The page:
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Growing Tomatoes Successfully Despite Cold Temperatures and Rain

June 16, 2010

I’m still grumbling about the cold, wet late spring we’re having in Seattle. I like some sunshine, and I like some heat. And so does my garden.

Under 50F in June Does Not a Good Tomato Make

Under 45F Does Not a Good Tomato Make

Sure, rain out of the sky is better than rain out of the tap. It’s likely more pure, and it’s certainly less expensive. With all the rain we’ve had so far this spring, I haven’t turned on my irrigation once. That’s a bonus. But in return, I’m having to tent crops like garlic to protect it from too much rain and keep it from rotting. As well, I’ve had to come up with creative solutions to get my heat-loving crops into the ground and growing despite the cold.

My first line of defense against unpredictable Seattle spring and summer weather is to grow tomatoes designed for short, cool growing seasons. And, I grow them from seed (or at the very least buy starts from local growers who produce starts designed for this area). A few of my favorite tomatoes for our region are Oregon Springs, Stupice, Siberia and Gold Nugget. Plus, this year I’m trying out another – Peron. These have proven to hold up against the cold, grow strongly and withstand fungal diseases like blight.

My next trick is to do several successions of seedings and potting. This way, if an early crop fails, I have others coming up behind them. Even in a short growing season, this can make a difference.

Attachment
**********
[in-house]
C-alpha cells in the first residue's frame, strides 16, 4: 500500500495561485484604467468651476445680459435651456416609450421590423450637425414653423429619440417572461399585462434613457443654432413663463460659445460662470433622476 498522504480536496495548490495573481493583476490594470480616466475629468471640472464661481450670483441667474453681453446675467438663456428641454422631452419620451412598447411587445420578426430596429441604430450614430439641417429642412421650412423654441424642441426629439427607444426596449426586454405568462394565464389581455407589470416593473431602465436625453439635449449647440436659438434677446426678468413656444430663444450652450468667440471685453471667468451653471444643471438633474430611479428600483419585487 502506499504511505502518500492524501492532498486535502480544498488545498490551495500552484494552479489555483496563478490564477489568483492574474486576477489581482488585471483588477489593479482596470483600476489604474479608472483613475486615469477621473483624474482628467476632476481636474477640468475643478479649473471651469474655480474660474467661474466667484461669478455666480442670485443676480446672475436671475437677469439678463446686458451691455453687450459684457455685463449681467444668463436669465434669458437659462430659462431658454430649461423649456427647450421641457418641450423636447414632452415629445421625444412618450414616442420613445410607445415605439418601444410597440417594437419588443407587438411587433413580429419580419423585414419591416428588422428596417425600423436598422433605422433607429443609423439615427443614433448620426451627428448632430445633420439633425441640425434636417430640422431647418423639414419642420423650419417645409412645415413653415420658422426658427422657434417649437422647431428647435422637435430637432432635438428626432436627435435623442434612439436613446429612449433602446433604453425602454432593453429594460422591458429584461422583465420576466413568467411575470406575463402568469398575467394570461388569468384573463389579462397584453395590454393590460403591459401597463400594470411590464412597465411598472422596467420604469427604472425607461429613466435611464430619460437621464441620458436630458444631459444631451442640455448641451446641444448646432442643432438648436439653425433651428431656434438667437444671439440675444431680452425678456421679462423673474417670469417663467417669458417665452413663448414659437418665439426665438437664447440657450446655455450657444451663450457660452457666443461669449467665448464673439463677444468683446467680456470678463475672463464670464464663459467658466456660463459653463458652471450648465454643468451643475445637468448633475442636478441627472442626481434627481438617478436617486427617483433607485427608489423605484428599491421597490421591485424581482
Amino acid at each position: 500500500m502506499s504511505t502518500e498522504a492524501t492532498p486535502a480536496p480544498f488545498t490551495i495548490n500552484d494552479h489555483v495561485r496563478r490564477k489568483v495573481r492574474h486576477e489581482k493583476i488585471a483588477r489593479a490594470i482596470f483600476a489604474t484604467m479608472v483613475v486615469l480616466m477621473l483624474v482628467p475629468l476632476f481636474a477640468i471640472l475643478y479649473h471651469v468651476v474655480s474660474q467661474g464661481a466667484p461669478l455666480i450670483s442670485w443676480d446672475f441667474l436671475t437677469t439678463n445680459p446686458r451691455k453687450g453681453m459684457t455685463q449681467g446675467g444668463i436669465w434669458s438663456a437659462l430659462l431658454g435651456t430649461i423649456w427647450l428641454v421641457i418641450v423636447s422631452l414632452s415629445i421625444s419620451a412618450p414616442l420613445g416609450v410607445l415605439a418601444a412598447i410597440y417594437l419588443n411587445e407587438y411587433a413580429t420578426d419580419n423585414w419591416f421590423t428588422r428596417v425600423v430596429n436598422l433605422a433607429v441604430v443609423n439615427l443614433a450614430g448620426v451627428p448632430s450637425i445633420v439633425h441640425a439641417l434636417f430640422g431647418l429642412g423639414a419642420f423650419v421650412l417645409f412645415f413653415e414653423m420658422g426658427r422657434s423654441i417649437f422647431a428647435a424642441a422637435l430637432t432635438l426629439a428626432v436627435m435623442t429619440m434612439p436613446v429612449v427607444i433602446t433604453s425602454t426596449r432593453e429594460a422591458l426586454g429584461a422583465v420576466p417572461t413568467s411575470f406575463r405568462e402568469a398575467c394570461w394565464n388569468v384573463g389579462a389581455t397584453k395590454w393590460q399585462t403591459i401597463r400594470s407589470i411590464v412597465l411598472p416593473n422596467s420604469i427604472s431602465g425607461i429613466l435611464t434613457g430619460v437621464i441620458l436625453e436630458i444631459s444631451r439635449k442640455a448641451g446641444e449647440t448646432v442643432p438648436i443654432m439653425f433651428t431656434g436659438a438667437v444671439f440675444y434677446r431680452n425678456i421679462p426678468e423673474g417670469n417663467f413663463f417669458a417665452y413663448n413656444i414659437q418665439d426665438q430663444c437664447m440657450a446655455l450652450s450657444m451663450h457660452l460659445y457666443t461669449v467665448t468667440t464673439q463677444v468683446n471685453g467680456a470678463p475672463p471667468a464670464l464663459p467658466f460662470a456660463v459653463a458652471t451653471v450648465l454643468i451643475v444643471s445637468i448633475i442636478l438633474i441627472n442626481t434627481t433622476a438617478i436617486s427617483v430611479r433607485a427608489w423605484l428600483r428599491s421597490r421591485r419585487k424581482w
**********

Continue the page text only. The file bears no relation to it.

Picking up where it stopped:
Container Grown Oregon Springs Tomato

Container Grown Oregon Springs Tomato

When we face a spring like this one, where mid-June temperatures struggle to reach even 50F, my next trick it so mix up my growing techniques:

Greenhouse Pots: I pot up several tomatoes into 3-10 gallon, black plastic containers. I recycle plastic grower containers that previously contained large shrubs and trees. The black absorbs heat and keeps the roots warmer and happier. These containerized tomatoes will never go into the ground; I will keep them in the unheated greenhouse indefinitely. If it heats up enough, I can move the pots out into the garden later in summer. If the summer continues to have flip-flop weather, I may be moving the pots in and out of the greenhouse on warm days. This helps ensure pollinators visit them as they troll through the garden for food. If it doesn’t heat up at all, I keep them inside and lure in the bees to do a bit of pollination work on these potted plants.

Determinate tomatoes and cherry tomatoes are ideal for this method. It also works nicely for late season crops.

If you don’t have a greenhouse, rigging up a temporary hoop house can work nearly as well.

In Ground Protection: At a certain point, the plants simply must go into the ground. I plant them into the ground on one of the warmer days when soil temps are more friendly.  And, since tomatoes will root off their stems, I pinch out several leaf nodes to bury more stem and encourage more strong rooting. Then, I rig up protective sheeting. In some cases, another hoop house may be in order. But, if your hoops tend to be short and your plants will grow tall, this may not be a long term solution.

A Dozen Plastic Sheeted Tomatoes in the Hellstrip

A Dozen Plastic Sheeted Tomatoes in the Hellstrip

This year, I modified my hoop house concept in the hellstrip, attaching ventilated plastic sheeting to the square tomato cages. The ends of each row are open to allow some air ventilation, which helps keep down disease. As well, pollinators can enter through these openings. The plants are mostly protected from splashing and benefit from the added trapped heat inside the plastic. However, the surrounding soil gathers rainwater, upon which the plants can draw. It may not be pretty, but remember that word – tolerance. Everyone has their level!